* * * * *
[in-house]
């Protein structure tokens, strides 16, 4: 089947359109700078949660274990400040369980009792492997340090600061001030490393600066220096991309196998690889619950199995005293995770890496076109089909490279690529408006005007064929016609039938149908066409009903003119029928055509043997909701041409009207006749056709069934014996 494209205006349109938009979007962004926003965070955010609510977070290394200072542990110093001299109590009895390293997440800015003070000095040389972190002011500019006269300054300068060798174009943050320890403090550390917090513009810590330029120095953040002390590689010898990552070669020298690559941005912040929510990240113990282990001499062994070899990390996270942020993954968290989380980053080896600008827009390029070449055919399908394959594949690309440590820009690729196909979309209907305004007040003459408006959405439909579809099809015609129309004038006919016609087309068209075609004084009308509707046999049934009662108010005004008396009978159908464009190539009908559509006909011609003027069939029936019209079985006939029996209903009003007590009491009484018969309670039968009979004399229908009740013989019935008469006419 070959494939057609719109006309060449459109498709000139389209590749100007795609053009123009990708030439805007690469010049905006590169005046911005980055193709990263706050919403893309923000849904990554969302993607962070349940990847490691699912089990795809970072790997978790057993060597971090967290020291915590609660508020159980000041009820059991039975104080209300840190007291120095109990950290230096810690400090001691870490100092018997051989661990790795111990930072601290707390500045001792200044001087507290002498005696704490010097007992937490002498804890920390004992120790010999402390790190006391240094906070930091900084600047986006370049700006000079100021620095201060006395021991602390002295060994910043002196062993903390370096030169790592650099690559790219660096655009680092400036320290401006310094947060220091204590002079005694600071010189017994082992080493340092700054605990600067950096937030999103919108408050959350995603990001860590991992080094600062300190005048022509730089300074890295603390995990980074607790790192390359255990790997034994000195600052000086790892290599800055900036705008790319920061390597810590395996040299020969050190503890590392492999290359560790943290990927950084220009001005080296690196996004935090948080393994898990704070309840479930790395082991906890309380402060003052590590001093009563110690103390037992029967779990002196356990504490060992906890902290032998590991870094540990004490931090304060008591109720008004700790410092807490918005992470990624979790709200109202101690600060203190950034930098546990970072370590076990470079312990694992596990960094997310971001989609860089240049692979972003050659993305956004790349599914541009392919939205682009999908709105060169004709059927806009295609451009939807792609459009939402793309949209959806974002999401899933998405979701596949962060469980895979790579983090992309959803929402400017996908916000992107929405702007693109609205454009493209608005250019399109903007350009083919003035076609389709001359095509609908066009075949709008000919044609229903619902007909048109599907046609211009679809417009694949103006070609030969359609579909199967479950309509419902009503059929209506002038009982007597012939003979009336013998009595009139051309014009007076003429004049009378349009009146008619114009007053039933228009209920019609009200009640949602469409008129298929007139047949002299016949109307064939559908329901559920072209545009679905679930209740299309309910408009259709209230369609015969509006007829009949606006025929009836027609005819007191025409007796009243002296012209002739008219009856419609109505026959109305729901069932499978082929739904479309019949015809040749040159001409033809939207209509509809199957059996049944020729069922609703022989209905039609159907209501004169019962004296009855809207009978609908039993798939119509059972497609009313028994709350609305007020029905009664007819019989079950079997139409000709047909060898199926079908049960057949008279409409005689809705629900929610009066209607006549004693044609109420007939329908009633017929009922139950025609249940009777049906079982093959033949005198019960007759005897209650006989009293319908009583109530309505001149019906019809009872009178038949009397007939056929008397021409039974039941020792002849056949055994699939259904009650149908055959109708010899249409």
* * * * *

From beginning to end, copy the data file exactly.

[in-house]
């Protein structure tokens, strides 16, 4: 089947359109700078949660274990400040369980009792492997340090600061001030490393600066220096991309196998690889619950199995005293995770890496076109089909490279690529408006005007064929016609039938149908066409009903003119029928055509043997909701041409009207006749056709069934014996 494209205006349109938009979007962004926003965070955010609510977070290394200072542990110093001299109590009895390293997440800015003070000095040389972190002011500019006269300054300068060798174009943050320890403090550390917090513009810590330029120095953040002390590689010898990552070669020298690559941005912040929510990240113990282990001499062994070899990390996270942020993954968290989380980053080896600008827009390029070449055919399908394959594949690309440590820009690729196909979309209907305004007040003459408006959405439909579809099809015609129309004038006919016609087309068209075609004084009308509707046999049934009662108010005004008396009978159908464009190539009908559509006909011609003027069939029936019209079985006939029996209903009003007590009491009484018969309670039968009979004399229908009740013989019935008469006419 070959494939057609719109006309060449459109498709000139389209590749100007795609053009123009990708030439805007690469010049905006590169005046911005980055193709990263706050919403893309923000849904990554969302993607962070349940990847490691699912089990795809970072790997978790057993060597971090967290020291915590609660508020159980000041009820059991039975104080209300840190007291120095109990950290230096810690400090001691870490100092018997051989661990790795111990930072601290707390500045001792200044001087507290002498005696704490010097007992937490002498804890920390004992120790010999402390790190006391240094906070930091900084600047986006370049700006000079100021620095201060006395021991602390002295060994910043002196062993903390370096030169790592650099690559790219660096655009680092400036320290401006310094947060220091204590002079005694600071010189017994082992080493340092700054605990600067950096937030999103919108408050959350995603990001860590991992080094600062300190005048022509730089300074890295603390995990980074607790790192390359255990790997034994000195600052000086790892290599800055900036705008790319920061390597810590395996040299020969050190503890590392492999290359560790943290990927950084220009001005080296690196996004935090948080393994898990704070309840479930790395082991906890309380402060003052590590001093009563110690103390037992029967779990002196356990504490060992906890902290032998590991870094540990004490931090304060008591109720008004700790410092807490918005992470990624979790709200109202101690600060203190950034930098546990970072370590076990470079312990694992596990960094997310971001989609860089240049692979972003050659993305956004790349599914541009392919939205682009999908709105060169004709059927806009295609451009939807792609459009939402793309949209959806974002999401899933998405979701596949962060469980895979790579983090992309959803929402400017996908916000992107929405702007693109609205454009493209608005250019399109903007350009083919003035076609389709001359095509609908066009075949709008000919044609229903619902007909048109599907046609211009679809417009694949103006070609030969359609579909199967479950309509419902009503059929209506002038009982007597012939003979009336013998009595009139051309014009007076003429004049009378349009009146008619114009007053039933228009209920019609009200009640949602469409008129298929007139047949002299016949109307064939559908329901559920072209545009679905679930209740299309309910408009259709209230369609015969509006007829009949606006025929009836027609005819007191025409007796009243002296012209002739008219009856419609109505026959109305729901069932499978082929739904479309019949015809040749040159001409033809939207209509509809199957059996049944020729069922609703022989209905039609159907209501004169019962004296009855809207009978609908039993798939119509059972497609009313028994709350609305007020029905009664007819019989079950079997139409000709047909060898199926079908049960057949008279409409005689809705629900929610009066209607006549004693044609109420007939329908009633017929009922139950025609249940009777049906079982093959033949005198019960007759005897209650006989009293319908009583109530309505001149019906019809009872009178038949009397007939056929008397021409039974039941020792002849056949055994699939259904009650149908055959109708010899249409």